I have been saying it all along — the Great Men of Hollywood were rubbish. And I have offered an alternative for years. Why does traditional journalism hijack and pretend their writers are the first to notice feminist issues?

The New Statesman has an interesting article about how one writer can “finally” say she finds the gynophobic works of Woody Allen et al to be “rubbish.”

newstatesman_logo@2x

Maybe you held back your tongue, but Alexandra Kitty never did.

I did like Kill Bill, but on the long list of Hollywood movies, I am not a fan. Too patriarchal and sexist for my liking.

But I didn’t just outline a problem: I offered alternative fiction stories — feminist adventures told in a matriarchal style.

Content enlightened.

Structure enlightened.

I did this in 2013.

You can look through Kindle and Kobo for over 80 publications.

The World’s Most Dangerous Woman, The Doyenne Assassin, A Goddess Among Us, The Hughes Girls, Alena Love and the Mothers of the Mosaic, Chaser, The Holly Lake Mysteries, Dr. Verity Lake’s Journey of a Thousand Revelations, The Sparrow: Dream Detective, The Goditor, I Am Jane Doe, Chaser, Danni’s Wall, and so on.

Short stories, novellas, and books that have different meanings and effects depending on what stories you choose to read and in what order you choose to read them.

There are levels of stories: Silliosity have no villains. Fables and Bedtime Stories are of heroes with villains — but many antagonists aren’t bad, and it is not always Us versus Them. Case Files and Other Mysteries are stories told in a traditional good versus evil style, while Dread Tales are anti-heroes and even villains versus villains.

These stories are all interconnected, but can be standalone as well.

Dr. Verity Lake’s Journey of a Thousand Revelations clocks at almost 1600 pages — I call it the feminist War and Peace and it is unlike any novel you’ve ever read, but as hard as I pushed (and it was an extremely trying time in my life, make no mistake), I could get people to read the entire book with fantastic feedback, but no press coverage whatsoever.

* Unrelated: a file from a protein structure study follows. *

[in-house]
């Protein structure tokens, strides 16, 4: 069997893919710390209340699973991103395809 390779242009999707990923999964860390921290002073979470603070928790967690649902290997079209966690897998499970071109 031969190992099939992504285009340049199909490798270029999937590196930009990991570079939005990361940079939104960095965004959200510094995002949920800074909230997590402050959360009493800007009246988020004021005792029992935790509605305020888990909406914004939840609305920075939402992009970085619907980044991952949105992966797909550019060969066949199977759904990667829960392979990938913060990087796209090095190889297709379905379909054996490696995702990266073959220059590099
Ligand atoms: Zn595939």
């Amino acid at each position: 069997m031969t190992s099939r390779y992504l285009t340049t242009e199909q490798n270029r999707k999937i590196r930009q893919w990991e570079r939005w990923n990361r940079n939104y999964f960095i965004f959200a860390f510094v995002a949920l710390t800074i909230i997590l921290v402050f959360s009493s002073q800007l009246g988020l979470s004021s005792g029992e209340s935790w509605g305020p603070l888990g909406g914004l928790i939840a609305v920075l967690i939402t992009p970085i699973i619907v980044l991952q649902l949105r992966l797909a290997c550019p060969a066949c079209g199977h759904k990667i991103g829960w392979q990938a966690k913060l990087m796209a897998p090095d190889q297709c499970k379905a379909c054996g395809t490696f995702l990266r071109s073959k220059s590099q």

In other words, I didn’t just gripe about misogyny in stories and cinema — I spent nearly a decade working on a solution before launching A Dangerous Woman Story Studio in 2013.

You think I got any press or publicity? From traditional media? Alternative media? Feminist media?

Nope.

Nada.

It was as if I did not exist.

I am not some flake who was writing creepy and bad stories: I have worked as a journalist, and had three books published by traditional media.

My first fiction book Consumer-isms in 12 easy Steps,  is on the shelves libraries and even Ivy League universities…but when it came to media attention, there was nothing.

Why?

Because the pseudo-feminist narrative in the press is simple: OMG! Look! Movies/books/music/television can be sexist! I noticed it first!

And it has been that loop for as long as I can remember.

It is always Square One. Anyone who says, “Hey! Hi! I have a solution…” is promptly ignored.

Not just me.

The media narrative for men has always been Look at the maverick visionary! The indie genius will become the Next Great Man…yada yada.

The New Statesman article is no breakthrough — it is part of the same rotten loop many hopeful feminists see as a sign of change.

Don’t kid yourself.

People like me, who do not fit the established narrative are ignored — and so, it is very easy to keep pretending we are on the cusp of change.

Change has been happening.

But journalists keep shutting it out, distorting the view of reality while keeping the status quo in place.

And it’s time it is stopped so we can move forward beyond Square One.

 

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